Yesterday while working on the Go Where The Average Is Great post I came across a very deep article on why our education system is not designed to bring the best out of everyone.
It is a fairly long article and you can reach it all here: Quote Investigator. But I have extracted the juiciest part of the article and pasted it below.
I hope you'll enjoy it.
A long time ago, when the animal creation was being differentiated into swimmers, climbers, fliers, and runners, there was a school for the development of the animals. The theory of the school was that the best animals should be able to do one thing as well as another; and if there was an apparent aptitude in a given animal for doing one thing and an apparent inaptitude for doing other things, the time and effort should be spent upon the latter instead of the former.
If one had short legs and good wings, the attention should be given to running so as to even up the qualities as far as possible. So the duck was kept waddling instead of swimming, the pelican was kept wagging his short wings in the attempt to fly. The eagle was made to run and allowed to fly only for recreation, while maturing tadpoles were unmercifully guyed for being neither one thing nor another.
All this in the name of Education.
Nature was not to be trusted in her make up of individuals, for individuals should be symmetrically developed and similar for their own welfare as well as for the welfare of the community. The animals that would not submit to such training, but persisted in developing the best gifts they had, were dishonored, called narrow-minded and specialists, and special difficulties were placed in their way when they attempted to ignore the theory of education recognized by the school.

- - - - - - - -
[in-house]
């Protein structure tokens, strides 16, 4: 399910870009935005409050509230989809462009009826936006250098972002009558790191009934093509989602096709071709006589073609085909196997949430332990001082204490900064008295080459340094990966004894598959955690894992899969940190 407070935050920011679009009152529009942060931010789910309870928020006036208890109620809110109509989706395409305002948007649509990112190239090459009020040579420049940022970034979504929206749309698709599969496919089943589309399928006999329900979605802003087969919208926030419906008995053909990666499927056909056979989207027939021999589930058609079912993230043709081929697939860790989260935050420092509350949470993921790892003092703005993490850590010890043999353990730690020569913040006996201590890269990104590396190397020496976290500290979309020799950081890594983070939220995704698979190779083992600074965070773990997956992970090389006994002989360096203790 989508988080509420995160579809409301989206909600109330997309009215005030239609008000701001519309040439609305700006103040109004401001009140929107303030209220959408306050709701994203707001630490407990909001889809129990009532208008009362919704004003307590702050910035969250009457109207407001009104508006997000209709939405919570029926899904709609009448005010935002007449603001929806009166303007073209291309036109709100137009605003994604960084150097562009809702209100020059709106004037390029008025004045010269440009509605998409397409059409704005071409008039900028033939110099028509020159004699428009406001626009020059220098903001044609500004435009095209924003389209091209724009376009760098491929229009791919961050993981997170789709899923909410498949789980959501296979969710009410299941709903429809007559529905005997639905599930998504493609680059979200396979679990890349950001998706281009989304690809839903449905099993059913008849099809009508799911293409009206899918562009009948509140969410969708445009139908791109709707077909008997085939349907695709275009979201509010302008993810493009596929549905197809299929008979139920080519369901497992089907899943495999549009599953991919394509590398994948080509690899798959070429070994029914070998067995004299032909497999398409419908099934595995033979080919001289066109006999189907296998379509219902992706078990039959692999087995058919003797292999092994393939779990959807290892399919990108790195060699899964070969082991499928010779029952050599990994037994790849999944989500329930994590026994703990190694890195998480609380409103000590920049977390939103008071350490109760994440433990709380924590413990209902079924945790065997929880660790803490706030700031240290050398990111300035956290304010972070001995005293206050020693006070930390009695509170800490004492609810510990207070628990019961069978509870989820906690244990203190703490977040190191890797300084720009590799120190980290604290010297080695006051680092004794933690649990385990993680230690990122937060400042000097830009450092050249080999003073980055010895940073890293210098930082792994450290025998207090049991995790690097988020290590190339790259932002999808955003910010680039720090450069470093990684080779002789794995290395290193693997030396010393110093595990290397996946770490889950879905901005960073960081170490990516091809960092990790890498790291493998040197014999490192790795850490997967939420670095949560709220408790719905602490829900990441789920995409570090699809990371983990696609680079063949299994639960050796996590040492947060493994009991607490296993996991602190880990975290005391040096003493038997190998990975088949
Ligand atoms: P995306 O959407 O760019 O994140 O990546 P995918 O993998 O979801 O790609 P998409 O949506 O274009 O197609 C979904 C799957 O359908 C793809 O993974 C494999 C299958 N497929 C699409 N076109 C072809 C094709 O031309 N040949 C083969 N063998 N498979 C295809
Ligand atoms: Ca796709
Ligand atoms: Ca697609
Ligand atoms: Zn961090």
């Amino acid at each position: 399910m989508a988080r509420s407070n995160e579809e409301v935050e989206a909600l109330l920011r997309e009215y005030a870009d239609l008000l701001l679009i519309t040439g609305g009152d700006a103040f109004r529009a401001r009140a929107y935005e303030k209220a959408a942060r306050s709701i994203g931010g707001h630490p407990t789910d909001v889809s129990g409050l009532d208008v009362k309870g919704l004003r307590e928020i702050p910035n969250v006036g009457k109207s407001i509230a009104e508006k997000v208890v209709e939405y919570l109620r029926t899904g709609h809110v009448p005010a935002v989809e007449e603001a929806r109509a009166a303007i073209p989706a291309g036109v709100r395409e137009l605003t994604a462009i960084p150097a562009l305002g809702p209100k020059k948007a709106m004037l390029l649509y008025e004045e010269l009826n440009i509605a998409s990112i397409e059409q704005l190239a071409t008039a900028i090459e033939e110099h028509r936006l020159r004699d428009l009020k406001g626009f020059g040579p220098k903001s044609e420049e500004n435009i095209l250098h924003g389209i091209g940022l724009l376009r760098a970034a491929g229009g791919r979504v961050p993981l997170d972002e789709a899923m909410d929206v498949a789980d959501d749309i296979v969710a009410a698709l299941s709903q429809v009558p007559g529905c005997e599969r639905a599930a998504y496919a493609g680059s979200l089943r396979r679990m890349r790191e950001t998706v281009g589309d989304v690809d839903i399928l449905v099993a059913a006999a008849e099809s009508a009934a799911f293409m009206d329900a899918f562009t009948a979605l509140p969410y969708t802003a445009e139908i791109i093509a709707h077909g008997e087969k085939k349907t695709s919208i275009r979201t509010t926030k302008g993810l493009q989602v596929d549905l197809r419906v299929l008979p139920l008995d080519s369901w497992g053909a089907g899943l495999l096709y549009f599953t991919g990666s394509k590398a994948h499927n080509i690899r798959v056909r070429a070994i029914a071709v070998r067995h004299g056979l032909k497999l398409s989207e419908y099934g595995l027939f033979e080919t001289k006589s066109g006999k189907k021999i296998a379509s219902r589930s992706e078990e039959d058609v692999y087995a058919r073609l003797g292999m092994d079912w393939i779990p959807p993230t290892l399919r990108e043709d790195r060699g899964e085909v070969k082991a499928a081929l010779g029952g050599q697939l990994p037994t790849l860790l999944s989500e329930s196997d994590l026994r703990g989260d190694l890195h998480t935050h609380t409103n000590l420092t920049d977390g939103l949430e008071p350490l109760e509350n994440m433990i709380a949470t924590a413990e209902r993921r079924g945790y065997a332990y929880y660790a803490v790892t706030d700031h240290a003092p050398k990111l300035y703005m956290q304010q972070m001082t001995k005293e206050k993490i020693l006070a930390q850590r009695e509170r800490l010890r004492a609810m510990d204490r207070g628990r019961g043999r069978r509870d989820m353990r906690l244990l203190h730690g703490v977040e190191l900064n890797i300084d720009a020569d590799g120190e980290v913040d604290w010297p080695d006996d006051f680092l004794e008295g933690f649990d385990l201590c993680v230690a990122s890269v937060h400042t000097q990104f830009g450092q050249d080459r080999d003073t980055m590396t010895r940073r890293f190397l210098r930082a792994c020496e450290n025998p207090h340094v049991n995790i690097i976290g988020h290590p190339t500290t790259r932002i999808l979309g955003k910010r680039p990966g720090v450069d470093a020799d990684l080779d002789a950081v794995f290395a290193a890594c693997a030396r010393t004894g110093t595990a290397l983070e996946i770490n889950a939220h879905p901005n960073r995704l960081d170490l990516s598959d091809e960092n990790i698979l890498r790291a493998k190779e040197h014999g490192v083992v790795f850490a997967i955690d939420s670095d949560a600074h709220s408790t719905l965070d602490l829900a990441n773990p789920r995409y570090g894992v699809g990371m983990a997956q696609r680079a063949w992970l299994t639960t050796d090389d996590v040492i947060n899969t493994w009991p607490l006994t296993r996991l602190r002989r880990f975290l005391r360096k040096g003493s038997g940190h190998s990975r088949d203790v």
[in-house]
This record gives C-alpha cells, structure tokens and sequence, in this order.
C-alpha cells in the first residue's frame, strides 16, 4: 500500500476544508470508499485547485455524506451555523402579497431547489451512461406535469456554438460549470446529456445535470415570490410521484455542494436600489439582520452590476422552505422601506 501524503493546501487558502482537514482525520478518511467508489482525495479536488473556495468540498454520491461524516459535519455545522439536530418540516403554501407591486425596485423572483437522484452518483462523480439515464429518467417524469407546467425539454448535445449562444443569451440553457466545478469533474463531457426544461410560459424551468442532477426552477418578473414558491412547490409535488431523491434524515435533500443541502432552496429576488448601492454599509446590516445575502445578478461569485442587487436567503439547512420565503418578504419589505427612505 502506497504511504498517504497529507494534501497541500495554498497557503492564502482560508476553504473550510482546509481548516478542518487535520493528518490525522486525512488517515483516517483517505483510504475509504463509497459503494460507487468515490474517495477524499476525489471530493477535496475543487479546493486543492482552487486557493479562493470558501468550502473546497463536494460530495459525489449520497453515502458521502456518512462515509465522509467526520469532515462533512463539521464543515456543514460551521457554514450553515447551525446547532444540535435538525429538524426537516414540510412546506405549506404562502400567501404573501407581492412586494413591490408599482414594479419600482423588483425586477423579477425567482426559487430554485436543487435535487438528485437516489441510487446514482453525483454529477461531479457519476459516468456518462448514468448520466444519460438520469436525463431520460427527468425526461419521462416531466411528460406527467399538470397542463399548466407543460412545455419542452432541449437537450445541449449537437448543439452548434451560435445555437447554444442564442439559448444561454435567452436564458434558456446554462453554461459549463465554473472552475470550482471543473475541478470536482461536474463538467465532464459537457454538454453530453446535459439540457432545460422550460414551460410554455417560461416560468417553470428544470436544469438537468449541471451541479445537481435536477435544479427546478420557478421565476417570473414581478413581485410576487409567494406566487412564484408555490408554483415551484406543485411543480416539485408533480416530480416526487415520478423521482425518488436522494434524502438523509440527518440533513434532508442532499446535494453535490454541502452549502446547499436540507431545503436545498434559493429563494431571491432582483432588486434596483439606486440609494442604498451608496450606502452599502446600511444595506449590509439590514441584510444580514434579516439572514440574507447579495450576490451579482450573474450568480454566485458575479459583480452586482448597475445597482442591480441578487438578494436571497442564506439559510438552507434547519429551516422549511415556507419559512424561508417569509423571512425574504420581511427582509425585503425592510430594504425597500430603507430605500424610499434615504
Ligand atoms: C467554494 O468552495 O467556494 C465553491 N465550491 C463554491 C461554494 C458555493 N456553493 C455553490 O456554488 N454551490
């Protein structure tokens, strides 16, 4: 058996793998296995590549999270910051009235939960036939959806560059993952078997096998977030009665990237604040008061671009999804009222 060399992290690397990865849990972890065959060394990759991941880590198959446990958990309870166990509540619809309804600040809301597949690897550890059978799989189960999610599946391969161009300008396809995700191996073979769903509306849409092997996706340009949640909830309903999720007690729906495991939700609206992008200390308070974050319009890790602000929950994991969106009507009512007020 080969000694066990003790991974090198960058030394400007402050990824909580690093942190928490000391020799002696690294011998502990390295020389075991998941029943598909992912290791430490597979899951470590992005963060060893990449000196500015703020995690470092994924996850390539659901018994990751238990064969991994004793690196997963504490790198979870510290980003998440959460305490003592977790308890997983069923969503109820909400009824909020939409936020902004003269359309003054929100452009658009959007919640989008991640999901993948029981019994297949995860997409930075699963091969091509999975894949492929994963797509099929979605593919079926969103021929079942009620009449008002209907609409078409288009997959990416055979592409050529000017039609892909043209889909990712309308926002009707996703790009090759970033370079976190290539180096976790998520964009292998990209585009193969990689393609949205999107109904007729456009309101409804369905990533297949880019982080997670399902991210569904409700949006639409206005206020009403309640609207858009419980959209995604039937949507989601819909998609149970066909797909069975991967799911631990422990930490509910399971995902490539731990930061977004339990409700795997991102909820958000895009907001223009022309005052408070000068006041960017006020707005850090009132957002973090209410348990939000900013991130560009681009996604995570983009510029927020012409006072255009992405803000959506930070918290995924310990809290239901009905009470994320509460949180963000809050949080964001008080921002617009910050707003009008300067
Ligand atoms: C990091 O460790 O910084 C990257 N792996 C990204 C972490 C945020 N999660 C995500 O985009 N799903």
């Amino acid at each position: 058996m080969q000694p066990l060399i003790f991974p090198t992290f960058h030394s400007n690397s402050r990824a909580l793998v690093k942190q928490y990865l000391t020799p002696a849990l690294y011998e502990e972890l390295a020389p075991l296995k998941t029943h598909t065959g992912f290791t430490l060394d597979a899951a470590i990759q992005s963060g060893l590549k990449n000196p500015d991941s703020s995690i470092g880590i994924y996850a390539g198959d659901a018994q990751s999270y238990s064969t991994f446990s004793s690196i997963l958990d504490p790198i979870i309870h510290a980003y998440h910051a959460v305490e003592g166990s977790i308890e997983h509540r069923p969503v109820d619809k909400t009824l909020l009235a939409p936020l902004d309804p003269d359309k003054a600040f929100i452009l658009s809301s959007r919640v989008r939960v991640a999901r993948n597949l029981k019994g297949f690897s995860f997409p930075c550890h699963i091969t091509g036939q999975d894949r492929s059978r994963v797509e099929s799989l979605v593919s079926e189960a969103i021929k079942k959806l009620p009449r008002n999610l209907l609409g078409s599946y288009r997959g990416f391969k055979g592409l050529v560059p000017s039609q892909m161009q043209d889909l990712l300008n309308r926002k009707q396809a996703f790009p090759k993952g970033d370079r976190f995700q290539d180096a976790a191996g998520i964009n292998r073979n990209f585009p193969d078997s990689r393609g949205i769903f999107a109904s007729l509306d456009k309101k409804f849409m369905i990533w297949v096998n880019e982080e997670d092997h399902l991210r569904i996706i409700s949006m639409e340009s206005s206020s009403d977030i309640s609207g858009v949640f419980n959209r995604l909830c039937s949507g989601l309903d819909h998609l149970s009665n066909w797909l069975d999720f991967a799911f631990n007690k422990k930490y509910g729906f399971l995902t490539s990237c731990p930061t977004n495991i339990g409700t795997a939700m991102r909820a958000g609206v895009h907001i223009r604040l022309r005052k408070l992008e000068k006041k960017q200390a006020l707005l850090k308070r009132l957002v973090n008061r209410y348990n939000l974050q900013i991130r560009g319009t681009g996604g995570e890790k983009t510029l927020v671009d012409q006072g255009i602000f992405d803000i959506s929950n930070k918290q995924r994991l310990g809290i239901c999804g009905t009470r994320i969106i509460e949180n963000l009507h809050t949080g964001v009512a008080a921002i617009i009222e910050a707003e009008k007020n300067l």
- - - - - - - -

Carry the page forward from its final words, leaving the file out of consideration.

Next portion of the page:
No one was allowed to graduate from that school unless he could climb, swim, run, and fly at a certain prescribed rate. So it happened that the time taken by the duck in learning to run the prescribed rate had so hindered him from swimming that he was scarcely able to swim at the prescribed rate, and in addition he had been scolded, threatened, punished, and ill-treated in many ways so as to make his life a burden, and he left school humiliated, and the ornithorhyncus could beat him either running or swimming. Indeed, the latter carried off the prize in two departments.
The eagle made no headway in climbing to the top of a tree. Though he showed he could get there just the same, the performance was counted a demerit, as it had not been done in the prescribed way.
An abnormal eel with large pectoral fins proved he could run, swim, climb trees, and fly a little; he was made valedictorian.
... [and a revised version below]
The following treatise upon the higher education comes to me by way of an MIT professor, but whether the authorship is his, I don’t know. It says: One time the animals had a school. The curriculum consisted of running climbing, flying and swimming, and all the animals took all the subjects.
The Duck was good in swimming—better, in fact, than his instructor—and he made passing grades in flying, but he was practically hopeless in running. Because he was low in this subject, he was made to stay after school and drop his swimming class in order to practice running. He kept this up until he was only average in swimming, but average was passing so nobody worried about that except the duck.
The Eagle was considered a problem pupil and was disciplined severely. He beat all others to the top of the tree in the climbing class, but he always used his own way of getting there.
The Rabbit started at the top of the class in running, but he had a nervous breakdown and had to drop out of school on account of so much make-up work in swimming.
The Squirrel led the climbing class, but his flying teacher made him start his flying from the ground up instead of from the top down, and he developed charley horses from overexertion at the takeoff and began getting C’s in climbing and D’s in running.
The practical Prairie Dogs apprenticed their offspring to the Badgers when the school authorities refused to add digging to the curriculum.
At the end of the year, an abnormal Eel that could swim well and run, climb and fly a little was made Valedictorian.